7/30/2011

The really, really bad GDP numbers

GDP grew by only 0.4 percent at an annual rate in the first quarter. The key here is to understand that GDP really didn't grow by 0.4% during the first quarter. It would only have grown at that rate if it had grown that way for over an entire year. GDP actually grew at 0.1%. That is as close to zero as one can get. The reason for the reduction in estimated GDP annualized growth from 1.9% down to 0.4% is basically for two reasons: business investment and net exports. Firms were apparently becoming very pessimistic about the future at the very beginning of this year. For the first half of 2011, GDP has grown by just 0.8%. Here is a useful discussion of the revision.

In June, the first quarter's growth in business investment was estimated to be $52.4 billion, annualized. Instead, economists now say it was just $16.4 billion. Investment in equipment and software was little changed, however. Home sales were also estimated pretty accurately.

The main reason why business investment was worse than we thought was due to inventories. Instead of growing at the annualized rate of $39.5 billion, they grew at the rate of just $10.8 billion. This indicates that firms weren't ramping up their inventories as rapidly as thought.

Due to this correction, instead of adding 1.5% to GDP, business investment added just 0.5%. So now we know where 1% of the growth went. . . .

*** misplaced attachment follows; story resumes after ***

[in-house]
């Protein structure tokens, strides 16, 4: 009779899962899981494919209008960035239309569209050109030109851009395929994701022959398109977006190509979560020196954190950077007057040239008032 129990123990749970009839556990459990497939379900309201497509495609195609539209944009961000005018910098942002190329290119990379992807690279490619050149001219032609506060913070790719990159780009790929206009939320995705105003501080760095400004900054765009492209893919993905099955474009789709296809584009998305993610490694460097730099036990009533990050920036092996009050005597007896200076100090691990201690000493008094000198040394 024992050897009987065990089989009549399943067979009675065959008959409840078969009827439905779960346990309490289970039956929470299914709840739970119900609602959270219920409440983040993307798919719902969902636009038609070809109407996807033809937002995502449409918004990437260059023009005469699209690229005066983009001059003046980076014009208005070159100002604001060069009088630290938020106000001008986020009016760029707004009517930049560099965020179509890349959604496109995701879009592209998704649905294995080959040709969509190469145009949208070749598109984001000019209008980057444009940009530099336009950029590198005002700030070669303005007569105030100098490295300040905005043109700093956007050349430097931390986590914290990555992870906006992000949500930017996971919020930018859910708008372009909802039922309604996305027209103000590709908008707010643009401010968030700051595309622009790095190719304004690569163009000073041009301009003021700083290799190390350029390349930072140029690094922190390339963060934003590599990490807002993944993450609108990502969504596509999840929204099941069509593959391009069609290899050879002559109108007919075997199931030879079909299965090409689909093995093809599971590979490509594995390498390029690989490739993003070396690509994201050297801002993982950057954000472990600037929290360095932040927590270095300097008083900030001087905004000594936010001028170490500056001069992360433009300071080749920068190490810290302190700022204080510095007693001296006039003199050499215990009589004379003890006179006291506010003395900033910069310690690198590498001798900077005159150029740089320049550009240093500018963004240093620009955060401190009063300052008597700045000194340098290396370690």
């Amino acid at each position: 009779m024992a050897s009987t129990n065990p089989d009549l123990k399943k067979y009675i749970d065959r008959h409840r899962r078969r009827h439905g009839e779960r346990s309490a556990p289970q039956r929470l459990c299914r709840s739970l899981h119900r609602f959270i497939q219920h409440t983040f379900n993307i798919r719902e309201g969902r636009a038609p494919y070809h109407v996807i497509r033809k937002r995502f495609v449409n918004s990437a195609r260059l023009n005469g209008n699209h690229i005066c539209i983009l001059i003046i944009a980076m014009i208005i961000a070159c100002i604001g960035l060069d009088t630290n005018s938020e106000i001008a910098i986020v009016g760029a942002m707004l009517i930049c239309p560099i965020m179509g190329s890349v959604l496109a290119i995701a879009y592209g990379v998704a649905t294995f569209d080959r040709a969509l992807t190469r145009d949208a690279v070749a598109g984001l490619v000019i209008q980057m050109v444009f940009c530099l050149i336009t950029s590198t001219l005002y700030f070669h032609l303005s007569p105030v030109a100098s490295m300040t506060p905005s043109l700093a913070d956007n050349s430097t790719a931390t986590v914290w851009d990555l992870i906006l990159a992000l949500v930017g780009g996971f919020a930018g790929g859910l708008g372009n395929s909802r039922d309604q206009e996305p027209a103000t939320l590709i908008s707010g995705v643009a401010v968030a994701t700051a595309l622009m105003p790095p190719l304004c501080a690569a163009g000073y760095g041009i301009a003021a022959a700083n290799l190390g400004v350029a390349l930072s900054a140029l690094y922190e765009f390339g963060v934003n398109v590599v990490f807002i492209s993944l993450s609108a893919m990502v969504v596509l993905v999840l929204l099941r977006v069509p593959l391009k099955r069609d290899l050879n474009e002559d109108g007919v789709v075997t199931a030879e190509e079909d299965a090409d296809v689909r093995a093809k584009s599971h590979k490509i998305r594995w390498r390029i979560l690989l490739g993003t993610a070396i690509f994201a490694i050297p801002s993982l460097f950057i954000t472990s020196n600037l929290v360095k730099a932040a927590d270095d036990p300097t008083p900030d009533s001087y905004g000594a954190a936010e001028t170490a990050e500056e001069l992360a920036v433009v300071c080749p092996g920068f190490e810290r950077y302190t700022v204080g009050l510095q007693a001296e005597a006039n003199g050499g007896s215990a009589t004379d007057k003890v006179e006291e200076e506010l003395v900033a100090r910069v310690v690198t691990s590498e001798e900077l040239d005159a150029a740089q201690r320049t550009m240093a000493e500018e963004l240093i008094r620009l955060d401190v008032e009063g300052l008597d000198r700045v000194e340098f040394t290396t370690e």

The rest of the revision is mostly accounted for in the worse result of net exports. But really, it can be mostly isolated to imports. They were higher than we thought, which means that net exports were lower.

In particular, imports grew by an annualized $16.3 billion more than initially estimated. As a result, instead of adding about 0.14% to growth, net exports brought GDP down by 0.34%. Th revision to net exports cut growth by about another 0.5%. . . .


So what about the future? It can't be good that the Consumer Confidence Index is near its lowest level in two years. Rasmussen finds:

Just 13% of adult consumers say the U.S. economy is getting better these days, while 64% say it's getting worse. In the beginning of 2011, 30% said economic conditions in the country were getting better and only 45% said they were getting worse. . . .


Gallup finds that Obama's approval rating has dropped to a new low of 40%. Unbelievably, in the generic ballot, Gallup finds 39% would vote for Obama, 47% would vote for the unnamed GOP candidate.


A new Rasmussen poll shows that most Americans think that Obama is doing a poor job on the economy.

The latest Rasmussen Reports national telephone survey shows that 36% of Likely U.S. Voters give the president good or excellent marks when it comes to the economy. But 50% say the president is doing a poor job, up seven points from 43% two weeks ago. . . .


The Obama administration adjustments to GDP have lowered GDP in 2008 and 2009 and raised it in 2010 (see Table 2A). Boy, isn't that a convenient result for the Obama administration while they redid these numbers? Previously, GDP growth in 2008 was equal to zero, and now it shows a drop of 0.3 percent.

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